Day 17: SuperBowl Monday and drive to Sydney
Watched the SuperBowl with the US ambassador to Australia in a ersatz Irish sports bar. Wincing at the grotesque mockery of the massacre of Sandy Hook. Apparently surviving a massacre allows some kids to sing a jingoistic anthem with Jennifer Hudson, and no mention of the reason for their inclusion shall be given.
We found ourselves rooting for the Ravens and excited by their exceptional play, even as Canberra locals cast bemused glances at the assembled throng of expats, Footie-players, and early drinkers.
The local cheerleading squad was also out in force.
Then… The lights went out. I’ll be posting my thoughts about what followed elsewhere. But suffice it to say we enjoyed the expat experience (while missing that misogynist Audi ad so many of my friends have been talking about). After the necessary gelato, we hit the road. The drive thereafter was a smooth and quiet one. Good roads and lovely scenery the whole way into Sydney. We checked into our hotel about 6 and set out for a walk through the parks and shops of town. What seemed a single contiguous park on the Map proved a series of poorly-connected (or simply unconnected) areas. We tried to get to the Opera House and simply failed. That said, I love this view that I’ve somehow never seen:
Day 18: Spirals
We scribed a clockwise spiral around Sydney today, traveling on foot to no fewer that 11 Advertizing Agencies over a route that took us 7 miles. We’d walked 4 miles in New York last July, but 7 set a new inner city record. Funny to think how easy it would have been by car (had there been anywhere to park), but we’d have missed so much of the city!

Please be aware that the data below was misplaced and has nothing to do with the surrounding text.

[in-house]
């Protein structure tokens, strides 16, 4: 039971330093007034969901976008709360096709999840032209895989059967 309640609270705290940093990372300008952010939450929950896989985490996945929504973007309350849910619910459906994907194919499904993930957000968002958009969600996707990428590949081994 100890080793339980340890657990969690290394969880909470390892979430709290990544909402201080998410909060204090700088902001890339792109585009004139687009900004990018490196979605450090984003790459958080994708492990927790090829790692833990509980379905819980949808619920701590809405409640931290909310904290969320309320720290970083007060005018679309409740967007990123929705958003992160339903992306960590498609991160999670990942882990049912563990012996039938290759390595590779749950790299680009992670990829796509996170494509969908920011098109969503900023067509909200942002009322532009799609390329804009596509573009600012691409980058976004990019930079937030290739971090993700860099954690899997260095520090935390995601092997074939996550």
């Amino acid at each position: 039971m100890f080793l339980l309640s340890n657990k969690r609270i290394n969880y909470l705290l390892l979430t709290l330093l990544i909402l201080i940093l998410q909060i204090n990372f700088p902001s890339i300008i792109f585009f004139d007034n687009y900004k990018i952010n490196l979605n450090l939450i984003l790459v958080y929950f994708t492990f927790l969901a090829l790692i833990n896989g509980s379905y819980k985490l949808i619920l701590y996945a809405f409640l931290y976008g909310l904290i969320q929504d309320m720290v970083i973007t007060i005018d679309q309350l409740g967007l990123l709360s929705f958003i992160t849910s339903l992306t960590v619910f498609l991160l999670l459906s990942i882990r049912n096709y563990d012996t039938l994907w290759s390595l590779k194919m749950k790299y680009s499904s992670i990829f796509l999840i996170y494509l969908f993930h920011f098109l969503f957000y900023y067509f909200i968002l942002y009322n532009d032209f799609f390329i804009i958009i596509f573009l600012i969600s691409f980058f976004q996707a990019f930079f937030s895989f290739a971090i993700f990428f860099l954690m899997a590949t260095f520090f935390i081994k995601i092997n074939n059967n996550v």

It amazes me how different agencies are in their cool cat offices and different neighborhoods. And how specific their org charts are – where some have Art Buyers, others have Heads of Print, and still others Creative Directors. Whether in the US or Sydney, one size definitely does not fit all.
We were rather astonished to come across some manner of media event on a small side street. Photographers and bodyguards mingled with the great and black-clad good. After a few questions we learned that we’d come across a memorial service.
“A big man used to run a financial service that blew up in a shower of sparks. Rather Wall Street. I think you understand.”
We stopped intermittently to shoot reference pictures – Sydney is a glorious spot for texture and pattern. Here are just a few of the ones I shot that day:
It took me a surprisingly long time to realize why I felt there was so much more good old architecture here than in London: probably because the Nazis didn’t bomb it repeatedly….
After a trip through The Rocks and the respite of a lovely salmon dinner, we headed to the Sydney Harbor Bridge. I want to climb bridges – pretty much ALL bridges – but somehow the locals never let me. Here in Sydney by contrast, they are all too happy to take most anyone’s cash, equip, train, and generally fool-proof them, and let them scale the bridge. Each small red circle below represents a group climbing over (and briefly, under) the bridge. The easiest to see is the silhouetted group at the top [Blown up in the larger red circle]:
Our party was a dozen or so folks, including a tiny 70 year old Canadian lady and a strapping 6’6″ fellow from Newcastle. We were the only Americans and, wouldn’t you know it? the first in line to lead the parade up the magnificent bridge. At twilight. Cruise ships sailed below us, helicopters flew above. The Sydney Opera House shone in the gloaming. Up the top of the eastern bridge support and then, at the top, crossing over to the western side in time to see the sun set on North Sydney’s version of Luna Park.
We had a Nick Cave singalong with our wonderful guide Hayley just beneath the roadbed, and generally had a magnificent time. Another expensive adventure, but one I’d recommend to anyone (who doesn’t suffer vertigo anyway)!
We shared a cab ride back downtown with an Irishwoman who’d come to town from working the sweltering mines of the NW, had a wee bite, and fell into hot baths.